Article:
SC not to rule on IBC payout
The Supreme Court on Wednesday said it won’t go into the specific sharing of the dues of the financial creditors and operational creditors in a company under bankruptcy. It was more concerned with a bankrupt company’s claims on its ability to pay dues when under insolvency.
The court gave the opinion in the midst of an argument between the committee of creditors of Reliance Communications (R-Com) and the department of telecom (DoT) over who had the first right over the spectrum of the Anil Ambani-company, which is at present undergoing insolvency. R-Com owes a staggering Rs 25,000 crore in spectrum fees linked to adjusted gross revenues (AGR).
“We won’t go into apportionment of resolution plan funds between creditors,” the bench observed, meaning it was not concerned about the sharing of dues but rather the bona-fides of the insolvency claims of telecom players such as R-Com and Aircel.
The court made the remarks after senior advocate Harish Salve, appearing for the committee of creditors, said the licence agreement clearly mandated that spectrum was a fit case of security for banks.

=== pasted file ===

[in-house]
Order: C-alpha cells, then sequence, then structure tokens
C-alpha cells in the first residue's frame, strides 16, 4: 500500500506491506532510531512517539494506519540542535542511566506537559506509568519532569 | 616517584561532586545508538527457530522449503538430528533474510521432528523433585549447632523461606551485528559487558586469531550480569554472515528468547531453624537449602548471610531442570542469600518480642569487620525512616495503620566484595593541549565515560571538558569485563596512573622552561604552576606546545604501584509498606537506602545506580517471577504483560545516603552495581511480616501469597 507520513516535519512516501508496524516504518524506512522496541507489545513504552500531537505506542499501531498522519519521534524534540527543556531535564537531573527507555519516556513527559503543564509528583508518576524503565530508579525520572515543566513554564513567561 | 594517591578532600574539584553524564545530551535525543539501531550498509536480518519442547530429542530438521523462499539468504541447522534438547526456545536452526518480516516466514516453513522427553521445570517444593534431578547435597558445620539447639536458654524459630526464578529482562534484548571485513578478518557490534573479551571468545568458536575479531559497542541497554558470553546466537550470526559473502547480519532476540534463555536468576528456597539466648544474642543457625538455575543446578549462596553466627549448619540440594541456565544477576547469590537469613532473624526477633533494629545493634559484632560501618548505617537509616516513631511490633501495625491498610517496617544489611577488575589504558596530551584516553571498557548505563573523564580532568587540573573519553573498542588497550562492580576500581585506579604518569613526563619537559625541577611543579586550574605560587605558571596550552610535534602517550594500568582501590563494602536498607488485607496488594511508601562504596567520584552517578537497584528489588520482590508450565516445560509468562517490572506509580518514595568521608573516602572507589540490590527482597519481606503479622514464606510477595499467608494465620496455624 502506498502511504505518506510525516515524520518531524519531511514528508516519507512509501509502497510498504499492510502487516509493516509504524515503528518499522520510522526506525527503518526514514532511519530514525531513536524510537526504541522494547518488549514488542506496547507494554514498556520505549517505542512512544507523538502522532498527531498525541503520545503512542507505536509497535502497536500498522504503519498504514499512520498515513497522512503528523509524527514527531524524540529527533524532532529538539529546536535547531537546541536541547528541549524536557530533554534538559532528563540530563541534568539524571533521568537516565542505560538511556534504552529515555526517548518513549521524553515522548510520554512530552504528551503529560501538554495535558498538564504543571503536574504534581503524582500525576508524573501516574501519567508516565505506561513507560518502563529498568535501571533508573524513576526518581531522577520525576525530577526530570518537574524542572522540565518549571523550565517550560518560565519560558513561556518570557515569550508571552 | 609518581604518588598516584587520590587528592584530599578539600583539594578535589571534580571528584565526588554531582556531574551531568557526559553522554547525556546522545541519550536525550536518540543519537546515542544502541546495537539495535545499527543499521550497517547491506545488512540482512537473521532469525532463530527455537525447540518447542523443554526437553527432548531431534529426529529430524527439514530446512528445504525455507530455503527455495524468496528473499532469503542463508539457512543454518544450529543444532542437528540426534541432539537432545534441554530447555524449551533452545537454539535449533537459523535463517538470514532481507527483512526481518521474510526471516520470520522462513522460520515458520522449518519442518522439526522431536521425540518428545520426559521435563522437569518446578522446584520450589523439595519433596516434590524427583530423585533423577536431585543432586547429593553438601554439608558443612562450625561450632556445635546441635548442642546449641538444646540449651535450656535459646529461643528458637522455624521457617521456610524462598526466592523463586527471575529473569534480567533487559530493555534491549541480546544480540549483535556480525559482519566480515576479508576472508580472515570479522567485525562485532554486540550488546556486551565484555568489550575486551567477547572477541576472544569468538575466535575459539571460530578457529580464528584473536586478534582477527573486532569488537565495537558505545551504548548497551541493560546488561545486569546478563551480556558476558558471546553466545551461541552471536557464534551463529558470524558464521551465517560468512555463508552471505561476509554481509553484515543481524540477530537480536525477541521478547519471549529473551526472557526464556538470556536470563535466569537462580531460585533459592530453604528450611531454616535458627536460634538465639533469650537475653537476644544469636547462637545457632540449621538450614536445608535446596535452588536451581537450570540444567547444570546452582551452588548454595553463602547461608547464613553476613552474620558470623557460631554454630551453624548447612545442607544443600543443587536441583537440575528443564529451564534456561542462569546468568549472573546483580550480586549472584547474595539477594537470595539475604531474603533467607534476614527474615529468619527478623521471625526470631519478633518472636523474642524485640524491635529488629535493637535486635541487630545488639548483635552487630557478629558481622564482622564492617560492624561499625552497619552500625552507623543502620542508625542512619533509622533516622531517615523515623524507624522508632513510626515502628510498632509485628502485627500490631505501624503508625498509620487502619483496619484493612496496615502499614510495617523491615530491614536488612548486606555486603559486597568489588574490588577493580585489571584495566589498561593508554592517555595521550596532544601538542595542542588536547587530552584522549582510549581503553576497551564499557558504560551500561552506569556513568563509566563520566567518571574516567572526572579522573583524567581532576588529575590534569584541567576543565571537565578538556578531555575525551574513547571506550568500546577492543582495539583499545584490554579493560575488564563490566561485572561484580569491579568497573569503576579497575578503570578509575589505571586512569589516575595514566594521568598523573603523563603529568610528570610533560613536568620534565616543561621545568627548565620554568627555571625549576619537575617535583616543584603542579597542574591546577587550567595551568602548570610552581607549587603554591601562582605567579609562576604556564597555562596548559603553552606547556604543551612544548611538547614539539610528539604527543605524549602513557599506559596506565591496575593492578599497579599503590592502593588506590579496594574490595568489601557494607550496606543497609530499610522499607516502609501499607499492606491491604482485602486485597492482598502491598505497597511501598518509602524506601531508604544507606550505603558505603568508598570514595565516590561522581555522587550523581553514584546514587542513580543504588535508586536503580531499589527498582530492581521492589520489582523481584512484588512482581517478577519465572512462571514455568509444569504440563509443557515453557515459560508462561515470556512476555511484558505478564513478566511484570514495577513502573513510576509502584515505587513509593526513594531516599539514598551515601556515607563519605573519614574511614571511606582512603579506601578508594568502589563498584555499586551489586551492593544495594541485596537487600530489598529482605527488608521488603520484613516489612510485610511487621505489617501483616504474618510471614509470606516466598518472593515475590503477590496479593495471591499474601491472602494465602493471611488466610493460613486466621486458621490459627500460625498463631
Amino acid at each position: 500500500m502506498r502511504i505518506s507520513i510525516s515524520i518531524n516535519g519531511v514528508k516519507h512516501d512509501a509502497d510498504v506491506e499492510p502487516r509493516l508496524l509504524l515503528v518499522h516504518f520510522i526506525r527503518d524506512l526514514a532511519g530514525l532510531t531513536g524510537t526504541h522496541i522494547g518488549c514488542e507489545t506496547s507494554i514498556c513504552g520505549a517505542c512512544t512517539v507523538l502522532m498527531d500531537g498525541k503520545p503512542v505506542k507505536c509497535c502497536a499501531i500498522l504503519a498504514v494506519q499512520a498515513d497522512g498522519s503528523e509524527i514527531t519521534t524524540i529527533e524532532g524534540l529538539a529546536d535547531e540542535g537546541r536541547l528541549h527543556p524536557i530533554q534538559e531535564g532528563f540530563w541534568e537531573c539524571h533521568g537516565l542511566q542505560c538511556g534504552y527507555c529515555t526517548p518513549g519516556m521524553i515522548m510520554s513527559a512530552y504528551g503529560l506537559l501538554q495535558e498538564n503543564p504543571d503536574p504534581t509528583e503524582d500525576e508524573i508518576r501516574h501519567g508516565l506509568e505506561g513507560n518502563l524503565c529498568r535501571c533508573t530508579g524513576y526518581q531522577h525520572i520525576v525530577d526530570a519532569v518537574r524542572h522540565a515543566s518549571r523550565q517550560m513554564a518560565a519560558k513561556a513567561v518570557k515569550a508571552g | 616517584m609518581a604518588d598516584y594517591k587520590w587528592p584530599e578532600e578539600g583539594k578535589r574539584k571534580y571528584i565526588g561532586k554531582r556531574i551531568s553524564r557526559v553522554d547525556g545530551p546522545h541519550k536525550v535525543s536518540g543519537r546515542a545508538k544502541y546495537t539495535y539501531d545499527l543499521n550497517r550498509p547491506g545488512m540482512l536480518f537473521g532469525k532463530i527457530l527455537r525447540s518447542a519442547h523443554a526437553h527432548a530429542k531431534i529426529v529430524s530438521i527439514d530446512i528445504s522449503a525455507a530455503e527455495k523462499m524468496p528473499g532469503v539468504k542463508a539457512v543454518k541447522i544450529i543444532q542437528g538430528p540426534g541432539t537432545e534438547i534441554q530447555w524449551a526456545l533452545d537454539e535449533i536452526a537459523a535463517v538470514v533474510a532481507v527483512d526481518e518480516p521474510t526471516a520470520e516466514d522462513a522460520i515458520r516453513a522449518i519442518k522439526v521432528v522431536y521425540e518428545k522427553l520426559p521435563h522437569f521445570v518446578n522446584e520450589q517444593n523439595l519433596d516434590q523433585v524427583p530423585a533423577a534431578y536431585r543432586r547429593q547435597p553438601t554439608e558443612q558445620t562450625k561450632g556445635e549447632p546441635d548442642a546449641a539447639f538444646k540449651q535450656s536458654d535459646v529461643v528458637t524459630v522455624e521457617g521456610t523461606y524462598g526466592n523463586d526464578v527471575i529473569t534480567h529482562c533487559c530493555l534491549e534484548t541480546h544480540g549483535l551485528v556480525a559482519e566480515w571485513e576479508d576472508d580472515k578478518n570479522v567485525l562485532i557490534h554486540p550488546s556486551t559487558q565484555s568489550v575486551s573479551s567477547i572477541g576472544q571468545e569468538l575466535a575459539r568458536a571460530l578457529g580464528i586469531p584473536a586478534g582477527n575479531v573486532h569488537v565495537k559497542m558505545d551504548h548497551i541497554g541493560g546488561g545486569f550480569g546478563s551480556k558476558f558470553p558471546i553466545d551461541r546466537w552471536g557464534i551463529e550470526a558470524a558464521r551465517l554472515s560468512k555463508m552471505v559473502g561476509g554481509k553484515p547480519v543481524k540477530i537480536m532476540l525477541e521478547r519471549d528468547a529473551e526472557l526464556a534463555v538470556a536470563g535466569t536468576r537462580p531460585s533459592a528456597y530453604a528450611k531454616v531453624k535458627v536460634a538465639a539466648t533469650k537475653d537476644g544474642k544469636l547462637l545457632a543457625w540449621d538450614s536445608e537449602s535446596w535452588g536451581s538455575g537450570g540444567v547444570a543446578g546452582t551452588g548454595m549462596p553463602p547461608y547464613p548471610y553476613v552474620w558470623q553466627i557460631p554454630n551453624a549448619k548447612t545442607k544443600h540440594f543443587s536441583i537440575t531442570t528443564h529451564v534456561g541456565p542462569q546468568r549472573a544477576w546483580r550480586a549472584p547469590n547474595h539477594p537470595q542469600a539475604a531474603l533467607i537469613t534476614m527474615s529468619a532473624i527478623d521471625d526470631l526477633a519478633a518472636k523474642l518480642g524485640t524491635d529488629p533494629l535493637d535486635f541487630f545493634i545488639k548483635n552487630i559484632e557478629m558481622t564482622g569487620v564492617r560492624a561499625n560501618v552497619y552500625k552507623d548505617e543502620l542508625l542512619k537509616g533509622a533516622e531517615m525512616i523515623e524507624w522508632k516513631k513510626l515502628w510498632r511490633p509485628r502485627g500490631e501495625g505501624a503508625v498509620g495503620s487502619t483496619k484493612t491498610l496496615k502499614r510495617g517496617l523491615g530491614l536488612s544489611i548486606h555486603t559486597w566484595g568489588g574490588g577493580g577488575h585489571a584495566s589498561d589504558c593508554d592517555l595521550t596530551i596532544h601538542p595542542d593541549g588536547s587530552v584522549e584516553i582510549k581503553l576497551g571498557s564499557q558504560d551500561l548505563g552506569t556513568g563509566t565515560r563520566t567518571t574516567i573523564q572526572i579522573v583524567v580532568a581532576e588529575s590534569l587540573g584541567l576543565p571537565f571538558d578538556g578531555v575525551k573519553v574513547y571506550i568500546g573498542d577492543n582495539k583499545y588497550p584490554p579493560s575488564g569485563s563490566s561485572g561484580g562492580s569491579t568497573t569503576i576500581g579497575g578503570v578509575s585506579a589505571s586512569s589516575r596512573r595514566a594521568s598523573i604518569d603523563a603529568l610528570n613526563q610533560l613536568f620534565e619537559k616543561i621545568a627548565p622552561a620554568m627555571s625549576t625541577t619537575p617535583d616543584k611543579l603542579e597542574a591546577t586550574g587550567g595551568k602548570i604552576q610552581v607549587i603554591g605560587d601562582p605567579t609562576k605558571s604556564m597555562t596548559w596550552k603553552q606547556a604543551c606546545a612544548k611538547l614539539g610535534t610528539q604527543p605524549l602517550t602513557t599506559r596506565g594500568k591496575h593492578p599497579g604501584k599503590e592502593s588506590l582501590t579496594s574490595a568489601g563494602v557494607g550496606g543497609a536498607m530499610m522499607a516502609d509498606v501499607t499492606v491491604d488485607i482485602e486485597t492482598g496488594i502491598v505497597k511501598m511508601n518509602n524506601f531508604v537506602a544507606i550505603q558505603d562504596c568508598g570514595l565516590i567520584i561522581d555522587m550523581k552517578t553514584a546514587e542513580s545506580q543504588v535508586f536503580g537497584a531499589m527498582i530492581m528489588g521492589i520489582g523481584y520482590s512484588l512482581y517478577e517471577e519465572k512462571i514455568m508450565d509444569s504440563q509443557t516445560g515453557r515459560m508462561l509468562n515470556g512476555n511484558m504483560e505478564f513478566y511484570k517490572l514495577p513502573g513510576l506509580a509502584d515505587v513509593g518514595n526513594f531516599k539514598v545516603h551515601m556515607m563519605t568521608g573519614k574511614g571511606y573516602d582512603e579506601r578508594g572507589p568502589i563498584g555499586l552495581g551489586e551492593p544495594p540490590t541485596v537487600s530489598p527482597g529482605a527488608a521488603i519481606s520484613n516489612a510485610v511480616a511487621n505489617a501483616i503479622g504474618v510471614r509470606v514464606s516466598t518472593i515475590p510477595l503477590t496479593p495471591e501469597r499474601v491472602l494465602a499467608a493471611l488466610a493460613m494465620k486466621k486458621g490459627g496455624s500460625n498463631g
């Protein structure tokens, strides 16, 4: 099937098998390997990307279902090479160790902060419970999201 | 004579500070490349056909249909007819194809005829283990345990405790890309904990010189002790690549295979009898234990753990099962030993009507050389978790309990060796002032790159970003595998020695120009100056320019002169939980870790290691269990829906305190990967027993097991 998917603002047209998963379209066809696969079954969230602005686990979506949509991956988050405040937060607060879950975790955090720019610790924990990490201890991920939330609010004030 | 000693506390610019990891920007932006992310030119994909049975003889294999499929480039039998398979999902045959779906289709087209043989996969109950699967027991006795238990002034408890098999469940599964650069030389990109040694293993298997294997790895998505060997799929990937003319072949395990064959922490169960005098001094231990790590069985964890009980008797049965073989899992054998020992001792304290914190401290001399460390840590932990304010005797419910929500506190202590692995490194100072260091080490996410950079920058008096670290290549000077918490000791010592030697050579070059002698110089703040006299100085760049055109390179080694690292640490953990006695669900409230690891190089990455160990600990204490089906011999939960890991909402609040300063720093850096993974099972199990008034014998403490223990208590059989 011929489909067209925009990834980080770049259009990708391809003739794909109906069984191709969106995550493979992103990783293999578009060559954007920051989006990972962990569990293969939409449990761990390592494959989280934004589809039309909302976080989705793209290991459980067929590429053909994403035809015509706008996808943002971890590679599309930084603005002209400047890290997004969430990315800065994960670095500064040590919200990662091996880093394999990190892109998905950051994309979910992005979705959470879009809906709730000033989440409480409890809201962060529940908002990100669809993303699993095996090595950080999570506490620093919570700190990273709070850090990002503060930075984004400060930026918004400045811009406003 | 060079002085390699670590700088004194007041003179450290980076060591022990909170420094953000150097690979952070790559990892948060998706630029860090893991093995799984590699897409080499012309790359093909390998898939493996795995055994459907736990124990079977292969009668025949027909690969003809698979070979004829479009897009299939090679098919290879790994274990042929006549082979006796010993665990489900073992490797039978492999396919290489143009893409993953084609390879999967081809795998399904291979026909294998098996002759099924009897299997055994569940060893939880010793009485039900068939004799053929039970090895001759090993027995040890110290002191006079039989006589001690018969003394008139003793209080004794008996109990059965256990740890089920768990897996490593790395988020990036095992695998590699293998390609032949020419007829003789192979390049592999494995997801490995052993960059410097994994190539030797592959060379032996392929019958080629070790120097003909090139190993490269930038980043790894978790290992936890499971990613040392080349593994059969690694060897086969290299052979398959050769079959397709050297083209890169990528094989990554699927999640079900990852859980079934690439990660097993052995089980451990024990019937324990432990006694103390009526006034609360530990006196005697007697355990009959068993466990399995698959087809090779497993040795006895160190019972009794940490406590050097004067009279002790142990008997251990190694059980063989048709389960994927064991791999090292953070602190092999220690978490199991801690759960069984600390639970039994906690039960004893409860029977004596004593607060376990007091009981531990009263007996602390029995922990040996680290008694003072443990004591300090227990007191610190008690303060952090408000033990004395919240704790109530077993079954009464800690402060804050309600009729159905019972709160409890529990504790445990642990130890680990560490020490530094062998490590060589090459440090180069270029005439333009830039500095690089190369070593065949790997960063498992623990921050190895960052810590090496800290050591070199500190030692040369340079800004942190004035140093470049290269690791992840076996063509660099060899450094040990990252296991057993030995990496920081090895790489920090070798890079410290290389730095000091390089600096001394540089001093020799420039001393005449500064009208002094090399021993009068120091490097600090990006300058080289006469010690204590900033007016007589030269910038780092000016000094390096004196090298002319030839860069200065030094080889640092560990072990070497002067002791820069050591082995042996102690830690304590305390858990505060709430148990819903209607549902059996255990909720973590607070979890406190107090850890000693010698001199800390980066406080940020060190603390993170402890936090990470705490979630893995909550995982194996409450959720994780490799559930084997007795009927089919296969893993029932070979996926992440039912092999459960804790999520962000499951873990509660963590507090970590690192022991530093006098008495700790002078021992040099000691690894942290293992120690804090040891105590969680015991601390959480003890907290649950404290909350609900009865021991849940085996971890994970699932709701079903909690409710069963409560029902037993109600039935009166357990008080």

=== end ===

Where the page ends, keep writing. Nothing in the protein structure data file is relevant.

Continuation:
The SBI-led committee of creditors (CoC) of R-Com on Wednesday told the Supreme Court that R-Com would go into liquidation if UVARC decided to withdraw from the acquisition proceedings if its right to the sale of spectrum was denied.
The submission was made by Salve, appearing for CoC, before a three-judge bench headed by Justice Arun Mishra which is examining whether bankrupt operators such as R-Com and Aircel can seek insolvency proceedings to apparently avoid compliance with the apex court’s October 2019 judgment, which mandated the various operators to refund a staggering Rs 1.47 lakh crore as dues in the form of AGR to the government.
UVARC had successfully bid for R-Com in the insolvency proceedings before the National Company Law Appellate Tribunal (NCLAT). The The UVARC plan, approved by the CoC in March, involves the right to use spectrum under the control of R-Com.
“R-Com will go into liquidation if spectrum sale is not permitted… Even UVARC may back out of its bid if the DoT decides against spectrum sale citing IBC (insolvency and bankruptcy code),” Salve told the bench also comprising Justices Abdul Nazeer and M.R.Shah.
He was referring to the DoT’s argument that spectrum was a national asset and no telecom player can sell it to another party.
The CoC, on the other hand, has argued that the financial creditors should be given the priority as mandated by the Insolvency and Bankruptcy Code, 2016 and not operational creditors such as the DoT, employees and other service providers of the company under insolvency law.
The court will take up the hearing on Thursday, with senior advocate Ranjit Kumar appearing for the CoC of Aircel.